Across Europe, political protest in some deprived or crisis-ridden areas seems increasingly to be taking on neo-Nazi characteristics, whether it is the Greek Golden Dawn movement, with its swastika-like logo and its penchant for violence or the antisemitic thugs of the Azov battalion fighting in eastern Ukraine under a banner that looks even more like a swastika than the Greek one or the Hungarian Jobbik party, with its ultra‑nationalist demands for the return of huge swaths of territory from the surrounding states, taken from Hungary by the Treaty of Trianon in 1920.
The leaders of Golden Dawn are mostly in prison on charges relating to the murder of an antifascist rapper, though the party still polled more than 6% in the recent Greek elections. Jobbik did a lot better, winning 20% of the vote in the last Hungarian election. Nazism’s appeal, it seems, lives on in some sections of the anti-immigrant and antisemitic far right. Such groups may deny they have anything to do with nazism, but that did not stop the founder of the Islamophobic demonstrations of the Pegida movement in eastern Germany, Lutz Bachmann, having himself photographed as Hitler, with a toothbrush moustache and a slick of black hair across his brow.
Bachmann’s gesture, which cost him his leadership, points to a vital factor in the powerful hold of memories of nazism on our culture. Hitler fascinates us not least because he appears in retrospect as the ultimate embodiment of evil. Stalin murdered millions in the name of what he saw as social progress Pol Pot commanded an “auto-genocide” in Cambodia to eradicate all traces of the modern world the Hutus in Rwanda beat, shot and stabbed to death a million of their ethnic rivals the Tutsis in the belief that only by doing so could they liberate themselves from oppression the Young Turks of the late Ottoman empire massacred more than a million Armenians in the cause, as they saw it, of national security, religion and ethnic homogeneity. But only Hitler deliberately exterminated millions of people solely because of their race. Only Hitler used specially constructed gas chambers for this purpose and had the victims’ bodies systematically exploited for economic purposes. Only Hitler deliberately launched a war of European and, ultimately – in intention at least – world conquest, planned from the moment he took power, if not earlier.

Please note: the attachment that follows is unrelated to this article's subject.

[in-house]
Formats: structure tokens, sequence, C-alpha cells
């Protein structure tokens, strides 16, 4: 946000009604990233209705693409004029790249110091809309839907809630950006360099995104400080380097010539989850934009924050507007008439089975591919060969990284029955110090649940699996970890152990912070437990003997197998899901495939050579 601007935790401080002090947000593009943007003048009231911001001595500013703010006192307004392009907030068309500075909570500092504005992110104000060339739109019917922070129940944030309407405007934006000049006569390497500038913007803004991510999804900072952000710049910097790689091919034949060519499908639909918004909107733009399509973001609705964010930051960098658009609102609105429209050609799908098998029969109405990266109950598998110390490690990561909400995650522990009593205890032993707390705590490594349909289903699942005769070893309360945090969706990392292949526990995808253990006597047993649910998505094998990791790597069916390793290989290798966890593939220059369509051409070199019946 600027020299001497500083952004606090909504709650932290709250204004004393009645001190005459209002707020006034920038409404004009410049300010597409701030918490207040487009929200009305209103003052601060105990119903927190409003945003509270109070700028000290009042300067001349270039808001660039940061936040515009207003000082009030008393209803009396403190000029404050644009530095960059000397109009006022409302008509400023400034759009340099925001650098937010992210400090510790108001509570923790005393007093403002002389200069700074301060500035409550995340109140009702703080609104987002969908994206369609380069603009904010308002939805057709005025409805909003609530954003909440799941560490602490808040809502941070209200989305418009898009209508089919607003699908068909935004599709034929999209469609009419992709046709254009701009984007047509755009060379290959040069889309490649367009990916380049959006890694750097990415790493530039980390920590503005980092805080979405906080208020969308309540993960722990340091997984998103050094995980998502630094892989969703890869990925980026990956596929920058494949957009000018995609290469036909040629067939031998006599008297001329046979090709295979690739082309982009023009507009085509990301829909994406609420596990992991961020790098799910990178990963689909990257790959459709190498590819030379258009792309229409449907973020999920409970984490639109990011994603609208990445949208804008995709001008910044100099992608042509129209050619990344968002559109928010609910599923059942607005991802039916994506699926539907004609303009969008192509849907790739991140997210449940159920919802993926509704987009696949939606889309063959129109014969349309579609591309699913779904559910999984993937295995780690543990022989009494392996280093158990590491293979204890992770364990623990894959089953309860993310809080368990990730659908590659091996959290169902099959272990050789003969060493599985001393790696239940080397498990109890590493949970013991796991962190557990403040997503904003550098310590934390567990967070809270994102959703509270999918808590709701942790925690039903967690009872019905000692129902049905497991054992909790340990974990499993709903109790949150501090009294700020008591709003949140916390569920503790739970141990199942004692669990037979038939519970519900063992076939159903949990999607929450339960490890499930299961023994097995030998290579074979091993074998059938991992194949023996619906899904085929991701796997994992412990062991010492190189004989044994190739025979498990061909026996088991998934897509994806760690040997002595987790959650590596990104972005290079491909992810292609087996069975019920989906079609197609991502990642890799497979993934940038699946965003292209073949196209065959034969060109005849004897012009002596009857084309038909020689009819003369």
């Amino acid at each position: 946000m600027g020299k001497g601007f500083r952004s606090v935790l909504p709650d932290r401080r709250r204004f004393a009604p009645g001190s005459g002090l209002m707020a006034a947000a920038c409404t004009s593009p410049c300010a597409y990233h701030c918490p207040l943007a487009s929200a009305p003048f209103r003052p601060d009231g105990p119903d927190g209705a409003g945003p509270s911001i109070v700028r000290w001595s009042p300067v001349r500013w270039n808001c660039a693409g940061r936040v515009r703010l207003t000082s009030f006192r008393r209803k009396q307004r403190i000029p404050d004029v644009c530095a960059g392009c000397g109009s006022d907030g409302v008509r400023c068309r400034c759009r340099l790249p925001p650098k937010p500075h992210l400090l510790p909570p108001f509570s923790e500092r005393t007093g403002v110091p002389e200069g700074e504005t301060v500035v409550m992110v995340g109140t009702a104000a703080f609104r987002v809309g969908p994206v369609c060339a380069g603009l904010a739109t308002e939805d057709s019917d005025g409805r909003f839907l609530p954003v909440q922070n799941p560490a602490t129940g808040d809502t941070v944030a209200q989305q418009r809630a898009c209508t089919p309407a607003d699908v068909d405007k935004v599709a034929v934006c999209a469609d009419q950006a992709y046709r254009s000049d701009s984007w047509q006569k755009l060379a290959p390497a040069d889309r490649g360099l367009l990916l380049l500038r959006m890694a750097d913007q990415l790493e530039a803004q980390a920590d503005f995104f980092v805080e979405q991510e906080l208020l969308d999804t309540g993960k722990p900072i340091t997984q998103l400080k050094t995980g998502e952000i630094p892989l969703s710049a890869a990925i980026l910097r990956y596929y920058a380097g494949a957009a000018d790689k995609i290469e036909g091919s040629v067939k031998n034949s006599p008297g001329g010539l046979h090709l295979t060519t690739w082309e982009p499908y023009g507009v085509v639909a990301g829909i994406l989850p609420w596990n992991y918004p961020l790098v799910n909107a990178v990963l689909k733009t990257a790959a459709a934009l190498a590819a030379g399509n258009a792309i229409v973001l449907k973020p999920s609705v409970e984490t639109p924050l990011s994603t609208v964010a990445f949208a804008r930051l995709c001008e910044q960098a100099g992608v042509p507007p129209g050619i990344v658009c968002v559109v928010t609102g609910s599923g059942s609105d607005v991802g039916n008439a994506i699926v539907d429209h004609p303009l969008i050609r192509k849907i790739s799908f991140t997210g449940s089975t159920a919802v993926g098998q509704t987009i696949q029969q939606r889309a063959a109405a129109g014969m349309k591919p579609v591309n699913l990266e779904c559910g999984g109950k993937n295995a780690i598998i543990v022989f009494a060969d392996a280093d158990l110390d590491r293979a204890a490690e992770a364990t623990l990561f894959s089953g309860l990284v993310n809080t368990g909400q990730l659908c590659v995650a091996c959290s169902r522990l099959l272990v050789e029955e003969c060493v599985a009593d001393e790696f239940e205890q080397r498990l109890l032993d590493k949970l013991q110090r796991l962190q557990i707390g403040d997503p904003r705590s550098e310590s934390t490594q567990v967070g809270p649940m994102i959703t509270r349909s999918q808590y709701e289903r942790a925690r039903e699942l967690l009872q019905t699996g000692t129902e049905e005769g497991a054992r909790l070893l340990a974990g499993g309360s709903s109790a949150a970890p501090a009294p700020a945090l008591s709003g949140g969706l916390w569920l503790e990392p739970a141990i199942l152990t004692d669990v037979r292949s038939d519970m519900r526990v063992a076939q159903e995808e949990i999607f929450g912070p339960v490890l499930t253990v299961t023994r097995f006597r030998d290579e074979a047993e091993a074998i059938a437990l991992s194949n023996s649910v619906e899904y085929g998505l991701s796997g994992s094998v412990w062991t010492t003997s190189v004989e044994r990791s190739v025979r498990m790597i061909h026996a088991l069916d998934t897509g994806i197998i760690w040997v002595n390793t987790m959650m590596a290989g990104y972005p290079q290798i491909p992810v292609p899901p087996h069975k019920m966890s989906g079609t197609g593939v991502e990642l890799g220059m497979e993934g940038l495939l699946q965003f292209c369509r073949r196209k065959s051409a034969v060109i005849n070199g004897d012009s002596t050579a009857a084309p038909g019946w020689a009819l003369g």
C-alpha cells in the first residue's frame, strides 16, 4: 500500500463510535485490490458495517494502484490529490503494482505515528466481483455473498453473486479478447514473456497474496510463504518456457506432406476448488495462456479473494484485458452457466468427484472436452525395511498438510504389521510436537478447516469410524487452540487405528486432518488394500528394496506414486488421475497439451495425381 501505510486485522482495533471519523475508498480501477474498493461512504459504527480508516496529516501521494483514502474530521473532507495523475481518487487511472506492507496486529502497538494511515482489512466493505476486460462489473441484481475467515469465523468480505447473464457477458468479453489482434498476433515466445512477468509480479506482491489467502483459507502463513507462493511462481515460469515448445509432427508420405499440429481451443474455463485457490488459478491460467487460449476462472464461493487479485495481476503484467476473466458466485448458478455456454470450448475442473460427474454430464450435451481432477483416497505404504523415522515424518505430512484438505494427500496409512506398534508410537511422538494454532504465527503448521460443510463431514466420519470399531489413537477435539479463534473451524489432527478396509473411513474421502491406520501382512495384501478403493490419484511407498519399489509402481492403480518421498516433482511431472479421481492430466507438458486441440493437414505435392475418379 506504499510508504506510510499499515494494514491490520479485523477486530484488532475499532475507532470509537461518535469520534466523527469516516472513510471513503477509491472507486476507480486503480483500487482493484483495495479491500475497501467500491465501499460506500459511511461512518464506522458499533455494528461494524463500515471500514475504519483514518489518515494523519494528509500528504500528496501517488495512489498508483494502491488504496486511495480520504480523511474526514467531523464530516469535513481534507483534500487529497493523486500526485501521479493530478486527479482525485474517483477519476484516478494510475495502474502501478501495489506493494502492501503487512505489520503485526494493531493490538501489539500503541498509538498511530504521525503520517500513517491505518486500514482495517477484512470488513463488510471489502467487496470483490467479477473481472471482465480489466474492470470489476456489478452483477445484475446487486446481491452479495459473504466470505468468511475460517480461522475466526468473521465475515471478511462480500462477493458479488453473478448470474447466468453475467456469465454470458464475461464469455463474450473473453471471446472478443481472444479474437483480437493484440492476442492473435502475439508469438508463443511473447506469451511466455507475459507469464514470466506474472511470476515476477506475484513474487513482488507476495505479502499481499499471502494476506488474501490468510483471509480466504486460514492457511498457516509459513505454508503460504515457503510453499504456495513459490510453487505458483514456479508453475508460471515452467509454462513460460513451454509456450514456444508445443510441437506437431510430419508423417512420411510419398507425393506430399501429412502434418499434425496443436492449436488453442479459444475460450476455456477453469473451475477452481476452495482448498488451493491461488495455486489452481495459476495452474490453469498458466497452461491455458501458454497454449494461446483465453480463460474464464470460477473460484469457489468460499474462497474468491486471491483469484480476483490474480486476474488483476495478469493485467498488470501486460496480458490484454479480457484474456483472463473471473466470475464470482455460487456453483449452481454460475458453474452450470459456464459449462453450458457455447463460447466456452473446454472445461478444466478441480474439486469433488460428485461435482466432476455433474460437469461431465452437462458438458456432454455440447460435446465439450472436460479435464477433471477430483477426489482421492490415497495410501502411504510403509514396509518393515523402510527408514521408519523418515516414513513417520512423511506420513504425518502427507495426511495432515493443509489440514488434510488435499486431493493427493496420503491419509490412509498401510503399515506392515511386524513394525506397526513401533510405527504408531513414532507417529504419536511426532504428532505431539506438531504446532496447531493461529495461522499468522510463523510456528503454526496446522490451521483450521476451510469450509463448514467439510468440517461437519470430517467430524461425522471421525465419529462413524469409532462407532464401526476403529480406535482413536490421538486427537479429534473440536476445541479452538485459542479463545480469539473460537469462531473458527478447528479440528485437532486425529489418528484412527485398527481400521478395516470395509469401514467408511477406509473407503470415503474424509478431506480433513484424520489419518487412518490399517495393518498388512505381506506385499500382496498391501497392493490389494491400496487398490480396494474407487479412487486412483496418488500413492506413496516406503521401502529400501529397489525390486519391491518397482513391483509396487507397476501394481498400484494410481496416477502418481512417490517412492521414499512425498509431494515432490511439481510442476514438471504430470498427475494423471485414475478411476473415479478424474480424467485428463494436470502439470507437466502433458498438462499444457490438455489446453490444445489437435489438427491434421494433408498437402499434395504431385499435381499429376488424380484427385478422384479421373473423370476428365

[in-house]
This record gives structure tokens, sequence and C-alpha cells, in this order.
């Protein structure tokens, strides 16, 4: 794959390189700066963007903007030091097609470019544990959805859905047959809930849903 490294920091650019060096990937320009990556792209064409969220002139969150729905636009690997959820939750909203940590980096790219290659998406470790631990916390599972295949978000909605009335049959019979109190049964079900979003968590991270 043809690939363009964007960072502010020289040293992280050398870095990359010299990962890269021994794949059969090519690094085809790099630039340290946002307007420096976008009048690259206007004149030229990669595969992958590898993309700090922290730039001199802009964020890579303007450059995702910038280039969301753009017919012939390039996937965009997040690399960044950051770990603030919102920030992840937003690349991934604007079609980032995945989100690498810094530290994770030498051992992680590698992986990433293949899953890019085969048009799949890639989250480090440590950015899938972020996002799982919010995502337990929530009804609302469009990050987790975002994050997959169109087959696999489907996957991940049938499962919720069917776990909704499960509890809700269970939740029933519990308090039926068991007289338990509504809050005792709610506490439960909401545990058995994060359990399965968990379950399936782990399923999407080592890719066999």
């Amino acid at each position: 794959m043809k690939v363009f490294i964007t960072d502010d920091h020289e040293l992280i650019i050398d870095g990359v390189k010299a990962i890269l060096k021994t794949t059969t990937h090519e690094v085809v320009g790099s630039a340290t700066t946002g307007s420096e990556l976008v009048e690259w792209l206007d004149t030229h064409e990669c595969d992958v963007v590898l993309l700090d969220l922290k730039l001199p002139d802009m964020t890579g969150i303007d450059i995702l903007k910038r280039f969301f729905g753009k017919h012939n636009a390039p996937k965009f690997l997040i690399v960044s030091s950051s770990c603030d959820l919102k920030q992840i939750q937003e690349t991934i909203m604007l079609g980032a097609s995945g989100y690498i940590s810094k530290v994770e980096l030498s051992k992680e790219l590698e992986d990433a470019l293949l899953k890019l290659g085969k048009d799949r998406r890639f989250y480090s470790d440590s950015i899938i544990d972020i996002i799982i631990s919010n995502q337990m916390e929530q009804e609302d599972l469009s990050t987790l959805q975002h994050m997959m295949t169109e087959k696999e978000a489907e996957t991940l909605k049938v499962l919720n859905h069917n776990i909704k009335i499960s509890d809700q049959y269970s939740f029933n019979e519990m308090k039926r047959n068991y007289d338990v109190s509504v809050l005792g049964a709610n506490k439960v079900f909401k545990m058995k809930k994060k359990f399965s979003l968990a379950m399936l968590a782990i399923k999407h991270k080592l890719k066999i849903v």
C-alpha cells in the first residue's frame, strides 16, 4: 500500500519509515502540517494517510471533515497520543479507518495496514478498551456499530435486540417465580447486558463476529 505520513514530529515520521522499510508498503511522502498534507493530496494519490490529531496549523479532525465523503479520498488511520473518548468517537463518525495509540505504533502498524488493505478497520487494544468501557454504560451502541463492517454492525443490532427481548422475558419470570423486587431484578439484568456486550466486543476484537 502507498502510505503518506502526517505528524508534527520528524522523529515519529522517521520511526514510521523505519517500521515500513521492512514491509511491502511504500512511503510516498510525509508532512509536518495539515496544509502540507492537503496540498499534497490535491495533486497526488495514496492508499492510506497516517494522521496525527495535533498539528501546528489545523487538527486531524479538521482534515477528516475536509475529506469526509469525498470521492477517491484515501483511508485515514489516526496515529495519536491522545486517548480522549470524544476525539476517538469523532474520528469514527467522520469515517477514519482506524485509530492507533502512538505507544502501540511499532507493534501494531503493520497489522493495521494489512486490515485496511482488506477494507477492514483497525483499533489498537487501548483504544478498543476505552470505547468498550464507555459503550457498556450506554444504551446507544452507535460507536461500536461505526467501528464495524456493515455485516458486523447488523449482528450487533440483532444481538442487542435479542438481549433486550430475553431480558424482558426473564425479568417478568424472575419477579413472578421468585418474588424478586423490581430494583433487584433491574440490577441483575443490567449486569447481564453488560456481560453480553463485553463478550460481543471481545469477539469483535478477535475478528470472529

Hitler’s murderous policies, like Stalin’s, cannot be labelled “barbarous” or “medieval” like so many others. Theideology that underpinned Stalin’s policies of mass extermination died in 1989 with the fall of communism, but the racism that drove Hitler’s lives on in myriad forms that continue to trouble the world today. The Third Reich represents racism’s most extreme form: in Nazi Germany everything came down to race.
The gatehouse to Auschwitz-Birkenau concentration camp. Photograph: Photograph: David Levene for the Guardian